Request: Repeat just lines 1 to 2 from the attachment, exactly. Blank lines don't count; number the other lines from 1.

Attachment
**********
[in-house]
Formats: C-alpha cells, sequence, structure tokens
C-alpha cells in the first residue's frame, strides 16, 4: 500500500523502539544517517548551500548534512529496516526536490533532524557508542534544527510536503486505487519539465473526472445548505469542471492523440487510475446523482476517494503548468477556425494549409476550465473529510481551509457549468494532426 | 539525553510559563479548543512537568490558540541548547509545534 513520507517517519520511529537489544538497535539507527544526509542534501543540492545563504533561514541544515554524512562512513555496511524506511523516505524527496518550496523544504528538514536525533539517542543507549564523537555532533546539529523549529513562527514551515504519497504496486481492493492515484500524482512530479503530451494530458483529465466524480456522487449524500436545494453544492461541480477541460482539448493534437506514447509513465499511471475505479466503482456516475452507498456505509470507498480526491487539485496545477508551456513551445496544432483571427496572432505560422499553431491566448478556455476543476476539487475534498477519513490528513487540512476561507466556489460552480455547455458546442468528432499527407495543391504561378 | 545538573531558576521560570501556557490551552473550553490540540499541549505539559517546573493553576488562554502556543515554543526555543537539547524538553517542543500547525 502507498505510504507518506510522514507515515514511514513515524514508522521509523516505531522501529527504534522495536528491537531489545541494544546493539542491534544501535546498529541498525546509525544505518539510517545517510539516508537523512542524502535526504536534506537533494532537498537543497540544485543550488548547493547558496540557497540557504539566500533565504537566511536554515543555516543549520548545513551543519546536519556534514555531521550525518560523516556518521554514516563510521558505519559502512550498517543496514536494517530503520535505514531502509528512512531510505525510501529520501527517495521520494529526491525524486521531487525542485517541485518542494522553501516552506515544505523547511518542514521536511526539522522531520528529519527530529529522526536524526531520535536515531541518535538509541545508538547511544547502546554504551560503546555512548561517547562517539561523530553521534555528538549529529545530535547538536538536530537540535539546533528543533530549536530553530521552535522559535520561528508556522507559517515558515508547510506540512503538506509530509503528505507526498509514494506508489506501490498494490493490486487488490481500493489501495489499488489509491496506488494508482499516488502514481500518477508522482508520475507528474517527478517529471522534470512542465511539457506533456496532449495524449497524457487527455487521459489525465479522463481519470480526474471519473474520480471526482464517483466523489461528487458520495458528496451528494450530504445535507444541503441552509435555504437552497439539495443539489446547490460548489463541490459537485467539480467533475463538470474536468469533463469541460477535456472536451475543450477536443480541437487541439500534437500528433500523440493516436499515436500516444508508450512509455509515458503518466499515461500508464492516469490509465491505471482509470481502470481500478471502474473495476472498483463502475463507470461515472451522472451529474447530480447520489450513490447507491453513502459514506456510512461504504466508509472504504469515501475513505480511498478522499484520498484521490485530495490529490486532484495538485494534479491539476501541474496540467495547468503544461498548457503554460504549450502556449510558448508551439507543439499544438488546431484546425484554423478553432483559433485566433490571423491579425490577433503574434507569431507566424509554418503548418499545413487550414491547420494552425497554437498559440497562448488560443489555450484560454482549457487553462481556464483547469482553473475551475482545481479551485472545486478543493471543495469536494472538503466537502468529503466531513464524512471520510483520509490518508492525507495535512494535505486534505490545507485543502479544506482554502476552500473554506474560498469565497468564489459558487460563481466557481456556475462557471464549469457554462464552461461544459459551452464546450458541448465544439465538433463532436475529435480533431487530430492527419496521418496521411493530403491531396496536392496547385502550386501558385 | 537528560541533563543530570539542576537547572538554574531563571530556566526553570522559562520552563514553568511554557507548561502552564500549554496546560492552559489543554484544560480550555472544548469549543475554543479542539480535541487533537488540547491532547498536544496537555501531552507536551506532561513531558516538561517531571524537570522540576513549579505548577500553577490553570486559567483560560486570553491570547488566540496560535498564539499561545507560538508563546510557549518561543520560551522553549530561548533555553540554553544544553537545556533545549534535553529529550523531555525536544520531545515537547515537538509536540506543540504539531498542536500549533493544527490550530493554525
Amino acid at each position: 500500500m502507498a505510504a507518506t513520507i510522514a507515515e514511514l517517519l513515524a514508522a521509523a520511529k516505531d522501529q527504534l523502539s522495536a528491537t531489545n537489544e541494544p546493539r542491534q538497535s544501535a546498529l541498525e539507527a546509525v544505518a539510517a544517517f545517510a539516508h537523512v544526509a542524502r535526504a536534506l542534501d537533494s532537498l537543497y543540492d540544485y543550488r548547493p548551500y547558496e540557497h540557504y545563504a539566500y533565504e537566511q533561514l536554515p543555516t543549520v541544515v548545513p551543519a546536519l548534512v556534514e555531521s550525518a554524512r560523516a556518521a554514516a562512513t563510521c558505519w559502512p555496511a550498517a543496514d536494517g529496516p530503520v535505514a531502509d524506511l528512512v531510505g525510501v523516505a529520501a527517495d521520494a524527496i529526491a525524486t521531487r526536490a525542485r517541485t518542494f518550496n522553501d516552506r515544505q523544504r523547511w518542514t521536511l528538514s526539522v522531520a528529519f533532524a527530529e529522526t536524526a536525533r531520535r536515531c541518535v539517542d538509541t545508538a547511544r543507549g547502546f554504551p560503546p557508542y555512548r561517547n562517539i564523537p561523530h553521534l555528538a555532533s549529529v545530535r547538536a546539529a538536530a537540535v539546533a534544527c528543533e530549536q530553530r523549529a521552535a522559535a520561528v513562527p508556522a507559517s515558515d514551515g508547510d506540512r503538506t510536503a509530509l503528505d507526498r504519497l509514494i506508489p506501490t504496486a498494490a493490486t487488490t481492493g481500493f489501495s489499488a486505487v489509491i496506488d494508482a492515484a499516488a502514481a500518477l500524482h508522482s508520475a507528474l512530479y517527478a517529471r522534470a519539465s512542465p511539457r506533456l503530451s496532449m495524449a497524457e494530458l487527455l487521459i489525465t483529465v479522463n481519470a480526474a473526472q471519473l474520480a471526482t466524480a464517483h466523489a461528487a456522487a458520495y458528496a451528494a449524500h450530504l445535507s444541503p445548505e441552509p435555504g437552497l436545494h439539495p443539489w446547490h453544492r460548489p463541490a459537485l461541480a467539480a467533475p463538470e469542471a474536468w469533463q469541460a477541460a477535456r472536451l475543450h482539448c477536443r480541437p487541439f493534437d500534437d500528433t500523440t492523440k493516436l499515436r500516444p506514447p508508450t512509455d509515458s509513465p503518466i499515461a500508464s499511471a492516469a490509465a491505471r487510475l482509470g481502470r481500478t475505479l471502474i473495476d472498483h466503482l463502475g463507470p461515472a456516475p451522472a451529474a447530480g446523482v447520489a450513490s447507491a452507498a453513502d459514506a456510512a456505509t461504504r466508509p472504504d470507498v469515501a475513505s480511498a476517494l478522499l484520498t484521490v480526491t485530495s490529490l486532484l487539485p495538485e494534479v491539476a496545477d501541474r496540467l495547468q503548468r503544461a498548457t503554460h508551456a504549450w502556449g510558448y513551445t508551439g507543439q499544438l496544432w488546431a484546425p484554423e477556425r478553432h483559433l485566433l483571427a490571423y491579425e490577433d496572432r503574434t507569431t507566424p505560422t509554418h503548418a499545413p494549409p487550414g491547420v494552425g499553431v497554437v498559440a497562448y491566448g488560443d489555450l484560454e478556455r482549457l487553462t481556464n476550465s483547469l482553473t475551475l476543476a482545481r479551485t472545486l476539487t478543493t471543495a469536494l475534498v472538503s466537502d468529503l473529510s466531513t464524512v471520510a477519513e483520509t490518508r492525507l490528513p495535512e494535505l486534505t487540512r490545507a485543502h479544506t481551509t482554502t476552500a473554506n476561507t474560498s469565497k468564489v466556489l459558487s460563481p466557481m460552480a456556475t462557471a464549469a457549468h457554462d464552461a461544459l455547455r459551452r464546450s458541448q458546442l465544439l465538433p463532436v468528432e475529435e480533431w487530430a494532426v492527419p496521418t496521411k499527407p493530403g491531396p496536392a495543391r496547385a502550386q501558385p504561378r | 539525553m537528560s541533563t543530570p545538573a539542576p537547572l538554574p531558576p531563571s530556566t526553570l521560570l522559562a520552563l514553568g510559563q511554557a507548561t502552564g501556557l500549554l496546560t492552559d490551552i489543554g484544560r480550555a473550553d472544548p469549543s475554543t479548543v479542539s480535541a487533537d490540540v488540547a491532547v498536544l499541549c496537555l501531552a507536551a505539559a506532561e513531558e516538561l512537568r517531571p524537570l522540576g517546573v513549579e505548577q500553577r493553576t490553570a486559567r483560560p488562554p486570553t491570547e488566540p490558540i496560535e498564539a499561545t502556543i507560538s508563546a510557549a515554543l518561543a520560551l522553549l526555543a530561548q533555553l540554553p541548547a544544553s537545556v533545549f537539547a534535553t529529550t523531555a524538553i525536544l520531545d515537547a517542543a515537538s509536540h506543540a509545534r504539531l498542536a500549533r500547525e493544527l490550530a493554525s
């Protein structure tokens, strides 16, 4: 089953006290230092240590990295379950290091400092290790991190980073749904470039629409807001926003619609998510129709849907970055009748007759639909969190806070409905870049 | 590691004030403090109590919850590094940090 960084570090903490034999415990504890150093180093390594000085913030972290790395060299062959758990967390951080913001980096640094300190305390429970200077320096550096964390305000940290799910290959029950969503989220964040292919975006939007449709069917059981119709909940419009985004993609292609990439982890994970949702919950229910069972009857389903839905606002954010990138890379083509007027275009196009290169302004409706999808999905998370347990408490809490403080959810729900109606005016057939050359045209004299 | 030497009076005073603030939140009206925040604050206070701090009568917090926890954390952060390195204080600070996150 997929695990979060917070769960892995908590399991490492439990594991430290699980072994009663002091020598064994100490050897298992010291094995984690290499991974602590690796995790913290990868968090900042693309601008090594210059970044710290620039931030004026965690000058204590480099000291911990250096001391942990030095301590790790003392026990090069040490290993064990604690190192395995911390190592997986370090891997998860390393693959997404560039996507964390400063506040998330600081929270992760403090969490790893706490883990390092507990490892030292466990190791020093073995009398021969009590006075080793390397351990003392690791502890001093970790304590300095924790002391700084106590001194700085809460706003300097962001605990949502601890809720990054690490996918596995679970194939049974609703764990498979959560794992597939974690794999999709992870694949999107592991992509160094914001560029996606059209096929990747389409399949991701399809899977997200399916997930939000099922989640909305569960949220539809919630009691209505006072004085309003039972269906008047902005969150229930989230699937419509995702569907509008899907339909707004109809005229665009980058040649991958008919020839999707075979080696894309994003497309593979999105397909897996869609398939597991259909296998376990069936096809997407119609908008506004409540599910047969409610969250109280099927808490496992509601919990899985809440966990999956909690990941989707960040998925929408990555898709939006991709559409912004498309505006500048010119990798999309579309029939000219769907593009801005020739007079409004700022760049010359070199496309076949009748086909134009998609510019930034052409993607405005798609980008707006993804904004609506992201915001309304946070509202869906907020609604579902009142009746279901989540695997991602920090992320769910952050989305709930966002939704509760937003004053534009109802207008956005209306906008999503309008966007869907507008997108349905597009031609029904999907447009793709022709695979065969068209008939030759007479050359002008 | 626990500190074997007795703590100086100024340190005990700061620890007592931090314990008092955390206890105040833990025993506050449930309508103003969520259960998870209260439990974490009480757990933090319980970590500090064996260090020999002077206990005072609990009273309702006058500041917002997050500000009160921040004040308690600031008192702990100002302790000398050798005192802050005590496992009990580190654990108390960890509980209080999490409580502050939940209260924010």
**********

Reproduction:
[in-house]
Formats: C-alpha cells, sequence, structure tokens